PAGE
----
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One New Review



Thomas M. Cronin
Published by: Columbia University Press
Publication date: 2010
ISBN: 978-0-231-14494-0 (hbk)
ISBN: 978-0-231-51636-5 (ebook)
List price: £61.75
441 pp 

In the months since the publication of the University of East Anglia CRU emails, there has been renewed debate about whether humankind is responsible for ostensible global warming. Thomas Cronin’s comprehensive study is therefore timely, applying great erudition even-handedly around a very vexed topic. His key perspective appears on page 298: “Recent studies of LIA (Little Ice Age) climate have taken two equally important approaches leading to differing opinions on its climatic significance. These can be called, for want of better terms, the geographical and geological approaches. The geological approach is “forward-looking,” starting from the perspective of long-term climate variability…..The geographical approach “looks back” at the LIA from the standpoint of the 20th and 21st centuries and is adopted mainly by specialists in geography and climatology, including tree-ring experts”.

Following a thorough discussion of the scope and methods of paleoclimatology Cronin describes the range of climatological evidence found in the geological record, extending from 3.8 billion years ago through the Cenozoic Era. He then sets the scene for subsequent events, describing significant changes in the Earth’s orbit. The discussion of glacial and Holocene variability is comprehensive, detailed, and places the evolving climate of the Anthropocene in an appropriate long-term context.

Chapter 11 provides a balanced discussion of the current controversy, examining forensically the roles of solar forcing, volcanic forcing and greenhouse gases. “Growing evidence … suggests that there is ‘anomalous behaviour’ in some segments of the climate system but great uncertainty surrounding others. Climate response over the past millennium is regionally variable in scale and sign (warming in one region, cooling in another) and often asynchronous because of feedbacks”.

Taken within the more extensive context, the geological approach points to firm evidence for a warm but regionally complex MWP (Medieval Warm Period). There were multiple temperature minima during the global LIA climate anomaly, although there was inter-hemispheric asymmetry. For instance southern hemisphere warming is seen in LIA ice-core records from the Antarctic peninsula at times when the northern hemisphere cooled.

The geographical approach, which uses tree-ring proxies, is handicapped by the relatively few annually resolved records older than 400 years, so it is considered premature to use these to establish temperatures over the entire 1000 years. Additionally, tree-ring reconstructions of temperature during the late 20th century that show cooling, or no change, fail to reflect the warming seen in instrumental records.

Chapter 12 reviews the range of climatic and hydrological change of the past 2000 years. Commenting on the IPCC report, the author notices its lack of sufficient late Holocene proxy records. He says that compelling evidence exists for anomalous 20th Century climatic patterns in some instances. In others, pre-industrial decadal-to-centennial scale variability complicates any effort to quantify human-induced impacts.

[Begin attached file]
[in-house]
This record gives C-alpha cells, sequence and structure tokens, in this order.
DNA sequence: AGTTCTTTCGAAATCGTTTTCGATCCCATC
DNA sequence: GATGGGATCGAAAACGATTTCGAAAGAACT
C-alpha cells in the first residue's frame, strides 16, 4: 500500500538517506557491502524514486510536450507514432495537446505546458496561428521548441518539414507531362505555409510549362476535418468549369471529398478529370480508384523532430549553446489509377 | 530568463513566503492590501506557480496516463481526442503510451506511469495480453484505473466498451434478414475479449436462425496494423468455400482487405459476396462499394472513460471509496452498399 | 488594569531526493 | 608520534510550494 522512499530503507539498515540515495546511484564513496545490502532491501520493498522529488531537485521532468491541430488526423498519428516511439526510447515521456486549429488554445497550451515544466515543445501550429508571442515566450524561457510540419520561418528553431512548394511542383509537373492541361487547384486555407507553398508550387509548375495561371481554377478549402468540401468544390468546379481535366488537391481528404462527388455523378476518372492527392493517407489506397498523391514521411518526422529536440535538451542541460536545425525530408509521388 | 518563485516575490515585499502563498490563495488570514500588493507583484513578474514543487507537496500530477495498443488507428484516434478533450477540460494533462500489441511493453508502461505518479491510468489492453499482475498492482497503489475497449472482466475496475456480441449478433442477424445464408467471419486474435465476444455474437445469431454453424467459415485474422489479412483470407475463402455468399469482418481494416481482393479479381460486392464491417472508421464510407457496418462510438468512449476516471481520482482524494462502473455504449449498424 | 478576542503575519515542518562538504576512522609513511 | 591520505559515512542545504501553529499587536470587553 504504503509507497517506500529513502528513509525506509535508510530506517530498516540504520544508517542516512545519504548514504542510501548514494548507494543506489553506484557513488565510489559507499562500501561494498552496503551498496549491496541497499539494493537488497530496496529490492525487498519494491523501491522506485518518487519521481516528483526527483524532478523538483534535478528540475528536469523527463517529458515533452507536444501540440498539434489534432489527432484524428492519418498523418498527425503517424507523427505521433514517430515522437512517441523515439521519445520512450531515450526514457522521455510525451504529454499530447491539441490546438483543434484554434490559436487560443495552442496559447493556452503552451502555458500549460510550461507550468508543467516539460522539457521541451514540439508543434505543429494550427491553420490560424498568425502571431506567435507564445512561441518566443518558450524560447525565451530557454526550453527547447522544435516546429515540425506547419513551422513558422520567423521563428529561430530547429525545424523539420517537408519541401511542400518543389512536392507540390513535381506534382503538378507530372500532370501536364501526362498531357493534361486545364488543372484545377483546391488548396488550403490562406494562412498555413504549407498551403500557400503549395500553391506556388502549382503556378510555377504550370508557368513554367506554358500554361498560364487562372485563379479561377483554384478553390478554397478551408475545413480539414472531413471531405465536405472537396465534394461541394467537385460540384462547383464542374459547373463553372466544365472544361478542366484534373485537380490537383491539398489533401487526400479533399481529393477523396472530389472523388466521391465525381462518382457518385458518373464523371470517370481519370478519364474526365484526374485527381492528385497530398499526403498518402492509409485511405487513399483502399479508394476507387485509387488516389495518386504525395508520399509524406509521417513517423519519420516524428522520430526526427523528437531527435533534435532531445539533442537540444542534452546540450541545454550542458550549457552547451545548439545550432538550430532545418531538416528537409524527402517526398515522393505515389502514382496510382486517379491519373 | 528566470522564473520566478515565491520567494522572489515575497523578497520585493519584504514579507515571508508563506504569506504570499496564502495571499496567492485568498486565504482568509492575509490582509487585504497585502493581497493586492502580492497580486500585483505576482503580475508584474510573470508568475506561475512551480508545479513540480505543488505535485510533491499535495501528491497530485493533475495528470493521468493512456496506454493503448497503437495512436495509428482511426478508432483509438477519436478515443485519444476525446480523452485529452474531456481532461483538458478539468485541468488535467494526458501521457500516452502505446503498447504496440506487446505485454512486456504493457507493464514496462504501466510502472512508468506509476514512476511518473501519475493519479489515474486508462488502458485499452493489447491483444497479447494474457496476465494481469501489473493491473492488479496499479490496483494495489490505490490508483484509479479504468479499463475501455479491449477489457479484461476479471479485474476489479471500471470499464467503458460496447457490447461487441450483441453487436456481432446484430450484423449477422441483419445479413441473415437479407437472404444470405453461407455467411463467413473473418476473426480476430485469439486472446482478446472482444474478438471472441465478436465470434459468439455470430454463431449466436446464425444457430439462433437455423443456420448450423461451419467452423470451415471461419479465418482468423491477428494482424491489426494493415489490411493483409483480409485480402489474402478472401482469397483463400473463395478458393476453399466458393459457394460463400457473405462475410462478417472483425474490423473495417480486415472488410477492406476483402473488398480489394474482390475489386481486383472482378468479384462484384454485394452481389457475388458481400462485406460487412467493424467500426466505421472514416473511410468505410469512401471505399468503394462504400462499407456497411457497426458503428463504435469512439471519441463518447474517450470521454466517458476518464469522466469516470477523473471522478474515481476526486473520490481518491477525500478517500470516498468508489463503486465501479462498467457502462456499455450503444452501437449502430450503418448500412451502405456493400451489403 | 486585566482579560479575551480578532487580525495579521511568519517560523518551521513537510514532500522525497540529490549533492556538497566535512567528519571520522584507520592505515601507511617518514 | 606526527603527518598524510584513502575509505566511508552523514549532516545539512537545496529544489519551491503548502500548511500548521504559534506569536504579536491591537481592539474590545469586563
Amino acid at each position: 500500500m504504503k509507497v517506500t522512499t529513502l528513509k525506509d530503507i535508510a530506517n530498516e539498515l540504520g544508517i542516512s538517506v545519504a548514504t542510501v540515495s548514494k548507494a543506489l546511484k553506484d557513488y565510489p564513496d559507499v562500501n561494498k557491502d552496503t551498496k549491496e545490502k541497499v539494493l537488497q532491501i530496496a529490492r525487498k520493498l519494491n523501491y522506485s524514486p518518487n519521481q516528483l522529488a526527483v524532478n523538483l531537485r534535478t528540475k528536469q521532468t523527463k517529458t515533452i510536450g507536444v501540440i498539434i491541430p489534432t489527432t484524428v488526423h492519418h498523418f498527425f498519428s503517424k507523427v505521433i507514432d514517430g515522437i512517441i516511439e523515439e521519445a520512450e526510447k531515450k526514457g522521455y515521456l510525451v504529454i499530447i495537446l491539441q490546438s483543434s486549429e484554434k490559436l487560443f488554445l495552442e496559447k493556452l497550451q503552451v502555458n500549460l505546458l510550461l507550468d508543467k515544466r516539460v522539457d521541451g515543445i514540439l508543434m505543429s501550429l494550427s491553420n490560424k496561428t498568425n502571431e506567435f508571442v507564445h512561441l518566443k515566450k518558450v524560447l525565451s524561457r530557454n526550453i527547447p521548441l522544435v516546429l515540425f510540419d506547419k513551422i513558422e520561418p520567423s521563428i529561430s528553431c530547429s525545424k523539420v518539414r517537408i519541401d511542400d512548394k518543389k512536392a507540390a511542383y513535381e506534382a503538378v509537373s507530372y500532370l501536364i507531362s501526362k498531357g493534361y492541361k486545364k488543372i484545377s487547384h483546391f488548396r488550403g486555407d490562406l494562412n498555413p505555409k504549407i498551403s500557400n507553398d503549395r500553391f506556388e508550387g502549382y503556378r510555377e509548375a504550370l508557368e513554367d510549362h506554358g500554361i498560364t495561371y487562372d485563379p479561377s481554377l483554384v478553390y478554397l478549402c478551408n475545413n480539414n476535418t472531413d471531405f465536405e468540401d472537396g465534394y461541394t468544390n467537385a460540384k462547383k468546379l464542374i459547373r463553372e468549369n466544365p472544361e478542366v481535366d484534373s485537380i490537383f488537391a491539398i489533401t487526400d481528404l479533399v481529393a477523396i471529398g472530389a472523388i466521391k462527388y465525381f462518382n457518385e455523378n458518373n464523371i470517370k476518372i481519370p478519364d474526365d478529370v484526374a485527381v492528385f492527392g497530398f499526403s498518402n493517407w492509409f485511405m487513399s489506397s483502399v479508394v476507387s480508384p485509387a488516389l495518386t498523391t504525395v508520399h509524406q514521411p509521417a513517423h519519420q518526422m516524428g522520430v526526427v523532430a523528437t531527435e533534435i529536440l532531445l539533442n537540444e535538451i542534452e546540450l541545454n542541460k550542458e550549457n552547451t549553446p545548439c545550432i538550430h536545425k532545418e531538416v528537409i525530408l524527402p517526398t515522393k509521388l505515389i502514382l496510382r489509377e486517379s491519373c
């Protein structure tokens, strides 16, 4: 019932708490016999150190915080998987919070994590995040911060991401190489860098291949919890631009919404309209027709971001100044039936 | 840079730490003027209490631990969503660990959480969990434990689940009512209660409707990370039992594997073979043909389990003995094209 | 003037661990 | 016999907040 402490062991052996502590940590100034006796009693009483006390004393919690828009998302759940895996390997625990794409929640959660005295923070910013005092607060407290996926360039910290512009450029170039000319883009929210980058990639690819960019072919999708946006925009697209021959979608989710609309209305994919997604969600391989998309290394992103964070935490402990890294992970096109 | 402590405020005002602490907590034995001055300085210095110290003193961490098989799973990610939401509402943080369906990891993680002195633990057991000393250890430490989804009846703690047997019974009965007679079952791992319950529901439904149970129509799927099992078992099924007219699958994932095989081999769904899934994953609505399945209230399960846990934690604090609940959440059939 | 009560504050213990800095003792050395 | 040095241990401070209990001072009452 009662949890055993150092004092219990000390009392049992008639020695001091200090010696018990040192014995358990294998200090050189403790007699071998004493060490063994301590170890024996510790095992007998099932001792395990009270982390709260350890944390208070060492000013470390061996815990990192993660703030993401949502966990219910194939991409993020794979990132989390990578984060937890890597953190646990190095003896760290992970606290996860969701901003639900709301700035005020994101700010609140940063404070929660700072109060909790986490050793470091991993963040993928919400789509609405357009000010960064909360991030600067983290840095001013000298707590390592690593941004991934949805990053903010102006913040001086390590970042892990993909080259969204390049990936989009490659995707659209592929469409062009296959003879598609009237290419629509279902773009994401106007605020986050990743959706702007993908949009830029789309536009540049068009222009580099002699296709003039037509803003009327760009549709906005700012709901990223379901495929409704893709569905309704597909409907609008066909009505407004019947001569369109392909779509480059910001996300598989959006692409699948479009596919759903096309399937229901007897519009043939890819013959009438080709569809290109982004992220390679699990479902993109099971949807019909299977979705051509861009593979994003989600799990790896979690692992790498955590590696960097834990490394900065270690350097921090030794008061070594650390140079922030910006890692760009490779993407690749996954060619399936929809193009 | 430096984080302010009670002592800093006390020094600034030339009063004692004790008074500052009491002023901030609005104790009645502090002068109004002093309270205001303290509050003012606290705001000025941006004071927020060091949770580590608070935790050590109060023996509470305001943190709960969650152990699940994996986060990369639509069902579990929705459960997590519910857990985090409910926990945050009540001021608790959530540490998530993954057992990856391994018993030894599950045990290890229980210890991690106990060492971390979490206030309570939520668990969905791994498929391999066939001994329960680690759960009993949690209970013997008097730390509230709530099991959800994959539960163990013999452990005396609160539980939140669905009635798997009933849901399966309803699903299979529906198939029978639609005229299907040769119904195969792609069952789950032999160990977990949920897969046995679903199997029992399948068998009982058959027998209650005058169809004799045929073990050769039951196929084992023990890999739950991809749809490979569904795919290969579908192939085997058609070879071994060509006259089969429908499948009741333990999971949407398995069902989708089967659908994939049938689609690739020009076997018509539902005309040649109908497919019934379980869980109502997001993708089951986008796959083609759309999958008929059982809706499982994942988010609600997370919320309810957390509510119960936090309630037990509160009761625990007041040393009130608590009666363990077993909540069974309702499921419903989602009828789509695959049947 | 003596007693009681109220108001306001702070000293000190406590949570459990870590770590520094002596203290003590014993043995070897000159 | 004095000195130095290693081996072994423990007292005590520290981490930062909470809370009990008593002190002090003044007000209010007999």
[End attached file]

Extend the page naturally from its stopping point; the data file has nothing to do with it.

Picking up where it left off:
There follows discussion of certain factors that would reflect the combined impacts of inherent climate variability and greenhouse gas forcing: precipitation and drought, tropical cyclone activity and changes in ocean temperature, circulation and chemistry. This section concludes with a review of polar regions, glaciers, sea ice and their effect on sea level if widespread melting continues.

In conclusion, Professor Cronin considers that some evidence suggests that 20th Century climate behaviour is anomalous in relation to that constructed from proxies over centuries or longer. This suggests at least some human influence on the non-temperature parts of the climate system. Other records show significant decadal to centennial climate variability caused by external forcing. The amplitude of pre-industrial variability can equal or exceed that seen in the recent instrumental record. Climate variability during the MWP and LIA was especially large, but the causes are only partially understood.

Paleoclimates was completed just before the controversy at UEA erupted, so I find that it shuffles somewhat in the author’s attempts to avoid stepping on academic toes. This style imparts faithfully the rather stultifying atmosphere that existed in climate science before the CRU emails smashed open a window and let in the fresh air of fully objective enquiry. In this respect this otherwise excellent book brought to my mind the concluding remarks of Ian Strangeway (2010) in Measuring Global Temperatures (Cambridge University Press): “I am aware that by stressing the complexity of the climate system, the uncertainty of the measurements and the intricacy of what they show, I run the risk of offending the committed environmentalist and possibly encouraging the sceptics. I sit in the middle, unhappy with the often petulant tone of the sceptics but also unable to support the appearance of certainty and simplicity that many climatologists try to convey. We have a long way to go yet”.

Malcolm McClure